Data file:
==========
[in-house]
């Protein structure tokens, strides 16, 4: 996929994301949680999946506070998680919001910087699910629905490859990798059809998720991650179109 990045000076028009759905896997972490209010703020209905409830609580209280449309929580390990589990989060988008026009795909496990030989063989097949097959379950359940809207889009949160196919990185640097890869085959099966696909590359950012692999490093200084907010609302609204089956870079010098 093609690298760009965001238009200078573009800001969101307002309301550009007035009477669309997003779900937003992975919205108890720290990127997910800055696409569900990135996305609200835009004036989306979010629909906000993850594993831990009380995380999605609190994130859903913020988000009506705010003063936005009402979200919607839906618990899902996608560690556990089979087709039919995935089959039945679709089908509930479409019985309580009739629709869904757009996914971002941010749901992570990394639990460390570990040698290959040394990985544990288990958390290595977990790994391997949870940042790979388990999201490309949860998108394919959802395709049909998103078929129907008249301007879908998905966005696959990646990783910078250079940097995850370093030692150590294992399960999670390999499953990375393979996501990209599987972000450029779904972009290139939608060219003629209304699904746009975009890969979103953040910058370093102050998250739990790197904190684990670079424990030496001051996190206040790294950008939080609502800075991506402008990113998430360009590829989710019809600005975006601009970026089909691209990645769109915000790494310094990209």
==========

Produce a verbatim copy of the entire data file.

[in-house]
């Protein structure tokens, strides 16, 4: 996929994301949680999946506070998680919001910087699910629905490859990798059809998720991650179109 990045000076028009759905896997972490209010703020209905409830609580209280449309929580390990589990989060988008026009795909496990030989063989097949097959379950359940809207889009949160196919990185640097890869085959099966696909590359950012692999490093200084907010609302609204089956870079010098 093609690298760009965001238009200078573009800001969101307002309301550009007035009477669309997003779900937003992975919205108890720290990127997910800055696409569900990135996305609200835009004036989306979010629909906000993850594993831990009380995380999605609190994130859903913020988000009506705010003063936005009402979200919607839906618990899902996608560690556990089979087709039919995935089959039945679709089908509930479409019985309580009739629709869904757009996914971002941010749901992570990394639990460390570990040698290959040394990985544990288990958390290595977990790994391997949870940042790979388990999201490309949860998108394919959802395709049909998103078929129907008249301007879908998905966005696959990646990783910078250079940097995850370093030692150590294992399960999670390999499953990375393979996501990209599987972000450029779904972009290139939608060219003629209304699904746009975009890969979103953040910058370093102050998250739990790197904190684990670079424990030496001051996190206040790294950008939080609502800075991506402008990113998430360009590829989710019809600005975006601009970026089909691209990645769109915000790494310094990209």